If you’re looking to get more leverage out of your next job negotiation, noncompete agreements that may very well be tucked inside your employment contract could provide an opportunity to achieve the mutually beneficial win-win situation you desire.
Negotiating a Contract: Negotiation Tactics for Handling Noncompete Agreements
Previously limited to the domain of corporate trade secrets, noncompete agreements as having cropped up in a wide array of fields in recent years, from hairstyling to sales to yoga instruction.
One summer camp even included a noncompete clause in its teenage counselors’ summer employment contract, reports Steven Greenhouse in a New York Times article on the growing prevalence of noncompete agreements. Counselors at the Linx-branded camp in Wellesley, Mass. who signed the contract were barred from working at a competing camp within 10 miles.
Employers that have staff sign noncompete agreements are motivated by the desire to limit turnover and protect proprietary information such as client lists. After devoting significant resources to training new workers, organizations are loath to see them take their new skills, knowledge, and experience to their competitors.
But some argue that noncompete agreements stifle innovation and economic development. Entrepreneurs may delay or abandon plans to start a new, potentially job-creating start-up, for example, because they are bound by a current or past employer’s noncompete.
A hairstylist named Daniel McKinnon told the Times that after being fired by the salon where he had worked for years, he took a job at a competing salon. A judge filed an injunction ordering him to leave his new job after finding that McKinnon had violated the terms of his previous company’s noncompete agreement. “I basically had to give up a year of working,” he said.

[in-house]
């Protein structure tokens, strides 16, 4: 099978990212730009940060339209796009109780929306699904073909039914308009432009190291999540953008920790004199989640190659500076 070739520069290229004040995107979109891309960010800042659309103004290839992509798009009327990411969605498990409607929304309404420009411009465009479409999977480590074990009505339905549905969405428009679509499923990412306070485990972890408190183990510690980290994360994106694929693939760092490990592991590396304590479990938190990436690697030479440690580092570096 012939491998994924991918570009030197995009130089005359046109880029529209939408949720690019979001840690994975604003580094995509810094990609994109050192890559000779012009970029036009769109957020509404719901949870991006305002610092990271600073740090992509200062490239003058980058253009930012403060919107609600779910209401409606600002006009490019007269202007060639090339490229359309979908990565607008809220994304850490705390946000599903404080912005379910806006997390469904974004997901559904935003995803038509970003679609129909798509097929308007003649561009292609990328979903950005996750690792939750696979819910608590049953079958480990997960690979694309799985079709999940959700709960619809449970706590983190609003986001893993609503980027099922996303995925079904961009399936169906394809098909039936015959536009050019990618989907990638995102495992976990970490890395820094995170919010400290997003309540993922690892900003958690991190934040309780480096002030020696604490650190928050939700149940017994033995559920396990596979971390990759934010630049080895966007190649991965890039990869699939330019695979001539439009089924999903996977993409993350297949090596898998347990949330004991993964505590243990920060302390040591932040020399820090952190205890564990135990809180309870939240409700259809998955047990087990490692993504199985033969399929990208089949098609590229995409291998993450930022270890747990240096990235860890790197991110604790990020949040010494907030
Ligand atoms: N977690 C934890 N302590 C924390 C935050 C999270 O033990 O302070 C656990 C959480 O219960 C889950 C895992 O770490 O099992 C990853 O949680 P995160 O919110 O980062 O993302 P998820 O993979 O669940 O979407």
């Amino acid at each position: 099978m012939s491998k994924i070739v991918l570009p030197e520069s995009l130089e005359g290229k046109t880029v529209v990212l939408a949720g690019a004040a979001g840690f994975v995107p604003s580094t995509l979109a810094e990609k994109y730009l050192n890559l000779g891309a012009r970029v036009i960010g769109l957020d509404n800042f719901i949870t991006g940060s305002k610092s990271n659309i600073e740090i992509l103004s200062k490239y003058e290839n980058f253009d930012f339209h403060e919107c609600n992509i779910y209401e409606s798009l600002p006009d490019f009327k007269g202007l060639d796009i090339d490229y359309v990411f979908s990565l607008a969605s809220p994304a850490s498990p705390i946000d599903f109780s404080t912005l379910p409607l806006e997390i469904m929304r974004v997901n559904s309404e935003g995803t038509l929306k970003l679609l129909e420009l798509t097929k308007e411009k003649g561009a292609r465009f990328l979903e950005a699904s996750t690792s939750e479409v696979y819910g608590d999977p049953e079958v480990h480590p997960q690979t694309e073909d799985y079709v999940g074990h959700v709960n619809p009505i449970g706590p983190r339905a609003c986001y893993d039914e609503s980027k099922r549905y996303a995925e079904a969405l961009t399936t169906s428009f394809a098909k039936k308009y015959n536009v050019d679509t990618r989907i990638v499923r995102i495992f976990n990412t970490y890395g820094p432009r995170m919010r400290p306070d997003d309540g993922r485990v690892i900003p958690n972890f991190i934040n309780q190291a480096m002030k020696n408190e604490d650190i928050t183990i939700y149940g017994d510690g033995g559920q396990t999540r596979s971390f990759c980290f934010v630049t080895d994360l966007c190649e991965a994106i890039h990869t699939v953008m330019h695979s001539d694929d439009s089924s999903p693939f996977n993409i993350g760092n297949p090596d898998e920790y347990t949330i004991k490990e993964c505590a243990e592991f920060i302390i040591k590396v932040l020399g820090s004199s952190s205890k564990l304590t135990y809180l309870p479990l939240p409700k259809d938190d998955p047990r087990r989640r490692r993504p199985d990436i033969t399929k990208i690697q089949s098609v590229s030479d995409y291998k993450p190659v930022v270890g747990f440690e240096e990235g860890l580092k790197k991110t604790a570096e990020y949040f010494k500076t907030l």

California and North Dakota have outlawed noncompetes in their states. That may be why a group of Silicon Valley high-tech firms, including Apple, Google, Intel, and Adobe, allegedly agreed to a secret, informal pact not to hire from one another. (As we described in the July 2014 issue of the Negotiation Briefings newsletter, these four companies settled a lawsuit filed by disgruntled employees who said they lost out on job opportunities and higher wages because of the pact.)
If your employer asks you to sign a noncompete agreement, how should you respond to achieve a win-win deal and reach a successful agreement. Begin by consulting with an employment attorney in your area, who can help you determine whether the agreement is lawful and fair. If any red flags arise, such as vague language or onerous restrictions, bring them to your employer’s attention.
If you are reluctant to sign a noncompete agreement altogether, explain your concerns and ask for more detail about the company’s reasons for asking you to sign. This information might lead you and the employer to a less restrictive agreement. A company that is primarily concerned about protecting trade secrets might be willing to have you sign a nondisclosure clause instead, employment attorney Mark J. Girouard told Forbes.com. Or if a company is concerned you’ll poach its clients down the road, you might simply sign a nonsolicitation agreement.
Through this type of research and negotiation, you may end up with a contract that better balances your interests with those of your future employer—a win-win deal for all.
What has been your experience with noncompete agreements? Share your story in the comments below.
Originally published in 2014.